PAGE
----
“How’s your girl doing?” asked an old friend at a public event last week. Dumbfounded, I stopped breathing and stared at him. He couldn’t mean My Girl, as in my daughter who died. Was he maybe inquiring about my BFF inherited dog? Or the young woman who helps me in the garden? No—he really was asking about my daughter—whose funeral and memorial he had, himself, attended eight years ago.
“Uh, well, you know she d—,” I stopped myself.
It had been years since I’d run into someone who didn’t know of Marika’s death, where I’d have to awkwardly inform them of her demise. I hate having to spill this to clueless folks who, as a result, will feel queasy around me forever after. Sometimes people who know my story avoid me, like maybe they’re scared I’ll fall apart howling. Spotting old friends at weddings and funerals, I’ve learned to wait and let them approach me rather than descend upon them. And I never mention my daughter unless they do, even though I’m itching to talk about her. Such is life with a dead daughter. I feel I have to protect people. I leave them plenty of time and space to make the first move. If they’re brave enough.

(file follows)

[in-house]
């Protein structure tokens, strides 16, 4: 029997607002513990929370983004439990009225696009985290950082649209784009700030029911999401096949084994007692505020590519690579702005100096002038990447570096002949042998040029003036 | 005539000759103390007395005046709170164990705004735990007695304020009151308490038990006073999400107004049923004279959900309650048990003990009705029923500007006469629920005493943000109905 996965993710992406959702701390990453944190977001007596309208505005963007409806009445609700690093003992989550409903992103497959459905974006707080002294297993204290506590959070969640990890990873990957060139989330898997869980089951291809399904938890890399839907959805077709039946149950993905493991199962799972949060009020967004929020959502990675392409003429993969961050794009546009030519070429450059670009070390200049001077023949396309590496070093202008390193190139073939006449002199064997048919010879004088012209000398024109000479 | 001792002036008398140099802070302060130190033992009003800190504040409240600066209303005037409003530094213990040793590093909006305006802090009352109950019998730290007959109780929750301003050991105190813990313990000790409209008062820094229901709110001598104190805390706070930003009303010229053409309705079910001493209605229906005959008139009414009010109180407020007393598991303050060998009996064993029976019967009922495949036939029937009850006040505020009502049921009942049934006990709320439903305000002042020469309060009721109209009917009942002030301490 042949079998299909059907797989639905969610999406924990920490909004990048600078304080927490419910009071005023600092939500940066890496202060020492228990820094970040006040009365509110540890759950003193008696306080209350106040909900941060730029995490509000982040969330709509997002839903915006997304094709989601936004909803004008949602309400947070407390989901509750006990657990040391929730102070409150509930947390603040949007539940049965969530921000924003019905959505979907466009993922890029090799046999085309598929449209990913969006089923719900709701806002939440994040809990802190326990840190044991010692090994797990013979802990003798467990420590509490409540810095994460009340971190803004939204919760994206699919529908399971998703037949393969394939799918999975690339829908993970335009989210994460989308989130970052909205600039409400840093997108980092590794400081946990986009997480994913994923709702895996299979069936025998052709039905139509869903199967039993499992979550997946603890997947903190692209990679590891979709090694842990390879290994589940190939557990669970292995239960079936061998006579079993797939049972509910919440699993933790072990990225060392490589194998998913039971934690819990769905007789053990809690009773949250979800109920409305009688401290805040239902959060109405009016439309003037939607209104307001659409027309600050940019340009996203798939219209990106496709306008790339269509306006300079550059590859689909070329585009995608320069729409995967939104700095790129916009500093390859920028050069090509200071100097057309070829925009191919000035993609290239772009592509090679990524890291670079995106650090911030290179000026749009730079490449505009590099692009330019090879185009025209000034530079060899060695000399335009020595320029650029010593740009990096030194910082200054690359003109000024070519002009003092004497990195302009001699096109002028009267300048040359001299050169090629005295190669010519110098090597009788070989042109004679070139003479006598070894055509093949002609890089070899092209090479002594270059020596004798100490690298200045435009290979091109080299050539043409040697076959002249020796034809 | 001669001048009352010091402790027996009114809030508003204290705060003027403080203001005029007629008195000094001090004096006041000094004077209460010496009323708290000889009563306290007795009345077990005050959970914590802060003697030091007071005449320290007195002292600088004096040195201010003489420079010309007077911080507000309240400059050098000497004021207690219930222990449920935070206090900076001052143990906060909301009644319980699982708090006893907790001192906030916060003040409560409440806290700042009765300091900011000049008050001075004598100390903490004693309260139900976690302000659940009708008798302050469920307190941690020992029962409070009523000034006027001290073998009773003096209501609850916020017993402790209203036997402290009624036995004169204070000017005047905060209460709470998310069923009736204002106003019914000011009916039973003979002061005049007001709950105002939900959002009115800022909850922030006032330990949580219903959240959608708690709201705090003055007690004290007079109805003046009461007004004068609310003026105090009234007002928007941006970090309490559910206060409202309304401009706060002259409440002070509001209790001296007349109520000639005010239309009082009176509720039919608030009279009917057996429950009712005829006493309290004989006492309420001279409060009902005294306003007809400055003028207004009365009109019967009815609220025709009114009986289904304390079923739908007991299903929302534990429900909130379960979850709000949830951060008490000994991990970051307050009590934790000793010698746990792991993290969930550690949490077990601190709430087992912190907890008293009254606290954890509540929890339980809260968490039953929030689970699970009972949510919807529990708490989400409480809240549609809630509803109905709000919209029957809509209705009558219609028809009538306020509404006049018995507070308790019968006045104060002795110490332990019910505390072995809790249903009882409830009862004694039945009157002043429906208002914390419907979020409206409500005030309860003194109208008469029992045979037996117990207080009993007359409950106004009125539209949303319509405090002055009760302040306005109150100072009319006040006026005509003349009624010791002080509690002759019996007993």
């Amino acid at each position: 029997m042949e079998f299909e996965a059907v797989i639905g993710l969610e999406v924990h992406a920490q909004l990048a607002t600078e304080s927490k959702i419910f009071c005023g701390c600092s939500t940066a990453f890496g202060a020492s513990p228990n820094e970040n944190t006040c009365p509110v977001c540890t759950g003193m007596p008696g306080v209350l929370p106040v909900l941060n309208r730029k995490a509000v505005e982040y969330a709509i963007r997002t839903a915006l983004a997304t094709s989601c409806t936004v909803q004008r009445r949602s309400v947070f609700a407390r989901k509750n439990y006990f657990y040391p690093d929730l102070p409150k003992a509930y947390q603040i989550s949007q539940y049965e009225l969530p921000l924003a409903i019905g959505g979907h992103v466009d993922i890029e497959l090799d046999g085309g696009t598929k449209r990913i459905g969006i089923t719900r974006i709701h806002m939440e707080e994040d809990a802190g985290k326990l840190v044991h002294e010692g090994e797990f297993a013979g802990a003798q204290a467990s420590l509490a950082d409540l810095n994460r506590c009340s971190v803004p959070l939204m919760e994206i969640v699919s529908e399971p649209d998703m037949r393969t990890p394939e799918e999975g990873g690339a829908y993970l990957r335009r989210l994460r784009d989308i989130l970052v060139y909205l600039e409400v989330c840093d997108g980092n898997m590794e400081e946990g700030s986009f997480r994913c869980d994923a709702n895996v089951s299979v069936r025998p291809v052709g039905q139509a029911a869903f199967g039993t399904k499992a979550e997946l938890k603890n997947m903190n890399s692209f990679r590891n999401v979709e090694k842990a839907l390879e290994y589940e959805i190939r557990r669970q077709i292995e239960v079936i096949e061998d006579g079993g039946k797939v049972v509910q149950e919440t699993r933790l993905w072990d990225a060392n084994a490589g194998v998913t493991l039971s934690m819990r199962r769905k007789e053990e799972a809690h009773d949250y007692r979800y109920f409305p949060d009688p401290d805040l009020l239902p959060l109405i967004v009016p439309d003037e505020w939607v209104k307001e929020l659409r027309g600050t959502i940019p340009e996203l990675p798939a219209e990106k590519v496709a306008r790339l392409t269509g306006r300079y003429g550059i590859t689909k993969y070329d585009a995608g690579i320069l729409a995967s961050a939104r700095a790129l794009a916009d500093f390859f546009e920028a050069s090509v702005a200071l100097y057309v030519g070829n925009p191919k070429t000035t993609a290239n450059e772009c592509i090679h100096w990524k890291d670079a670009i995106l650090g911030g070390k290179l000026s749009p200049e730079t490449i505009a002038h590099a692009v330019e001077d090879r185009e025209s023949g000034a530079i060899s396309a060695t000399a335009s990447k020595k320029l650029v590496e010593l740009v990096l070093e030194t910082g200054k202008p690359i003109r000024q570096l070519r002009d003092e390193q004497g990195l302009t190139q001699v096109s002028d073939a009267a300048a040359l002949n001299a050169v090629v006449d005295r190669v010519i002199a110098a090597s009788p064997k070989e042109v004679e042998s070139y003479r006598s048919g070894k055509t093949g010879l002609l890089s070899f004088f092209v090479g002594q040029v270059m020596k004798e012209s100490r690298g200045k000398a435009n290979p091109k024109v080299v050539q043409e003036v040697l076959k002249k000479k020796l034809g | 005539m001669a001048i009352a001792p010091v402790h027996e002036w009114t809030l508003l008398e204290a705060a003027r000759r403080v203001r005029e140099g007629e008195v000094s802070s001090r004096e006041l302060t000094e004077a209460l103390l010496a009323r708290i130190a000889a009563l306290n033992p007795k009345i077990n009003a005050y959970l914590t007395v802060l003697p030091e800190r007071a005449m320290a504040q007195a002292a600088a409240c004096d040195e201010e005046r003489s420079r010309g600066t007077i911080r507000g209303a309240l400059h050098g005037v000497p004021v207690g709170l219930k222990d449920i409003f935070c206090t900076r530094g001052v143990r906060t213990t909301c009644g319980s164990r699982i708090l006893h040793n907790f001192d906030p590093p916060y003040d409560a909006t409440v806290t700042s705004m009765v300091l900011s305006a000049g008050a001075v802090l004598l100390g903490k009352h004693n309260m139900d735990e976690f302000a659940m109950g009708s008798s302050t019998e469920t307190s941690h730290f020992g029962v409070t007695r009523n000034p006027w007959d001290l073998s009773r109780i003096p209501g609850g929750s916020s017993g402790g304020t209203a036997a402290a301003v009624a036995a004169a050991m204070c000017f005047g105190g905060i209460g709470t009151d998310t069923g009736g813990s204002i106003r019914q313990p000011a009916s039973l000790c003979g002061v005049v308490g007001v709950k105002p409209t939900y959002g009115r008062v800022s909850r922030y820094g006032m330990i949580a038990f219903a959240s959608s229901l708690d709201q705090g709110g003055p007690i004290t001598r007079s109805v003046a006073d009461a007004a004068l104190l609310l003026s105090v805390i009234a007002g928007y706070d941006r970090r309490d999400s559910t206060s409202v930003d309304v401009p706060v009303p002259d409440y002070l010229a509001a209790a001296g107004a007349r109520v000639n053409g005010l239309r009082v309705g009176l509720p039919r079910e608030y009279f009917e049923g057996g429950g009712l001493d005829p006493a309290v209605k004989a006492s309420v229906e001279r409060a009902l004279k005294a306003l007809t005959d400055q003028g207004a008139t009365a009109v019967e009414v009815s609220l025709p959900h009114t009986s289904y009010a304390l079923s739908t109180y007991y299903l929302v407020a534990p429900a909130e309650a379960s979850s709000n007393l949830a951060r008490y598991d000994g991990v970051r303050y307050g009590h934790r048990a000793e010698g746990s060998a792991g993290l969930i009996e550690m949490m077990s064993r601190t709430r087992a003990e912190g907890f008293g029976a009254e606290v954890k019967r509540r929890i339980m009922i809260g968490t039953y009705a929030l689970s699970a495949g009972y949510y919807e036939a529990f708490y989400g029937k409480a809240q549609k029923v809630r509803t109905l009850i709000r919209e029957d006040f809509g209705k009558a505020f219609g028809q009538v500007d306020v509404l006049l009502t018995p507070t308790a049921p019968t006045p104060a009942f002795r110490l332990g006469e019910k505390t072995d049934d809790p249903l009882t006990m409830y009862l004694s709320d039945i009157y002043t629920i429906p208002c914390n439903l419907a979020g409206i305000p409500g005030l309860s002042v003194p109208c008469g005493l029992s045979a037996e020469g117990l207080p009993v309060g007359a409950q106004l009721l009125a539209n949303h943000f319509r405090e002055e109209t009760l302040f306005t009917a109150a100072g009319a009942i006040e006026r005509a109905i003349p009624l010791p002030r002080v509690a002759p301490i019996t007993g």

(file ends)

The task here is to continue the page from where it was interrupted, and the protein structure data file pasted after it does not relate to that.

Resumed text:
But this guy had known my daughter died.
“How’s your girl?” He asked again, with warm smiling eyes.
“Well, um—I’m keeping her close in my heart,” I tell the poor fellow, trying to simultaneously show him I’m okay, and he’s okay for not remembering, and remind him that Marika is dead. It was the best response I could come up with in my shock.
He cocked his head, and I repeated in a steady calm voice, “I keep her very close in my heart,” emphasizing ‘heart.’ He winced, and smacked his face. And I thought he would shrivel up and sink through the floor in mortification of forgetting. I told him it was all cool, and thanked him for thinking of Marika. He broke free of me shortly after.
“What is Marika like?” one of my hiker friends asked, the very next day, upon seeing the tattoo of Marika’s name on my bare arm.
“Thank you for using the present tense, since I think of my daughter as still being here in many ways,” I said, not entirely sure she understood that Marika is dead. Then I merrily answered her, rambling on and on about my favorite subject to talk about.
When’s the last time you invited a bereaved parent to talk about her beloved child?